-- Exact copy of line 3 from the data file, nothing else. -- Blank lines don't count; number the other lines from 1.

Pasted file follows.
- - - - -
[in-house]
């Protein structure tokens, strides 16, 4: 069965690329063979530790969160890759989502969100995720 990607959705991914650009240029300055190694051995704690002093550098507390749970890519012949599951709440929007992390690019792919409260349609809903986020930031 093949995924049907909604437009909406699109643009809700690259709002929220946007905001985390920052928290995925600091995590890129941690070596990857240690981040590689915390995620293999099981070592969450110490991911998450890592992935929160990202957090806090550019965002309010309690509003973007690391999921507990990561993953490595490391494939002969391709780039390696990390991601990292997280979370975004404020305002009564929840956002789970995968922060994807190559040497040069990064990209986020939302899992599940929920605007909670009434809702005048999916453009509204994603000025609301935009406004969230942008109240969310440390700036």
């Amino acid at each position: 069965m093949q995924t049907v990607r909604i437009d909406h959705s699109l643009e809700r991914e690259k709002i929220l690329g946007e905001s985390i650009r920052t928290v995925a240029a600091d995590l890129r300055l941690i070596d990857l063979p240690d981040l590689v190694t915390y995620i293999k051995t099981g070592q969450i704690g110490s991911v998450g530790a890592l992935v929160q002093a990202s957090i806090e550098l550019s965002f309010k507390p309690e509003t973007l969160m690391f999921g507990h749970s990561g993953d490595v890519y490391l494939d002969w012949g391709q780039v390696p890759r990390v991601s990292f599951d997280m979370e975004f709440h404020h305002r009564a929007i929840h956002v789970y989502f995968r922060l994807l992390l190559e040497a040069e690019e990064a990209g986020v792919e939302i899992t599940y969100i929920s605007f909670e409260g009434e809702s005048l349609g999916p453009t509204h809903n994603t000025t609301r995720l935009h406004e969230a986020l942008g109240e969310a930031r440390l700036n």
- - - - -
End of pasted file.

């Amino acid at each position: 069965m093949q995924t049907v990607r909604i437009d909406h959705s699109l643009e809700r991914e690259k709002i929220l690329g946007e905001s985390i650009r920052t928290v995925a240029a600091d995590l890129r300055l941690i070596d990857l063979p240690d981040l590689v190694t915390y995620i293999k051995t099981g070592q969450i704690g110490s991911v998450g530790a890592l992935v929160q002093a990202s957090i806090e550098l550019s965002f309010k507390p309690e509003t973007l969160m690391f999921g507990h749970s990561g993953d490595v890519y490391l494939d002969w012949g391709q780039v390696p890759r990390v991601s990292f599951d997280m979370e975004f709440h404020h305002r009564a929007i929840h956002v789970y989502f995968r922060l994807l992390l190559e040497a040069e690019e990064a990209g986020v792919e939302i899992t599940y969100i929920s605007f909670e409260g009434e809702s005048l349609g999916p453009t509204h809903n994603t000025t609301r995720l935009h406004e969230a986020l942008g109240e969310a930031r440390l700036n």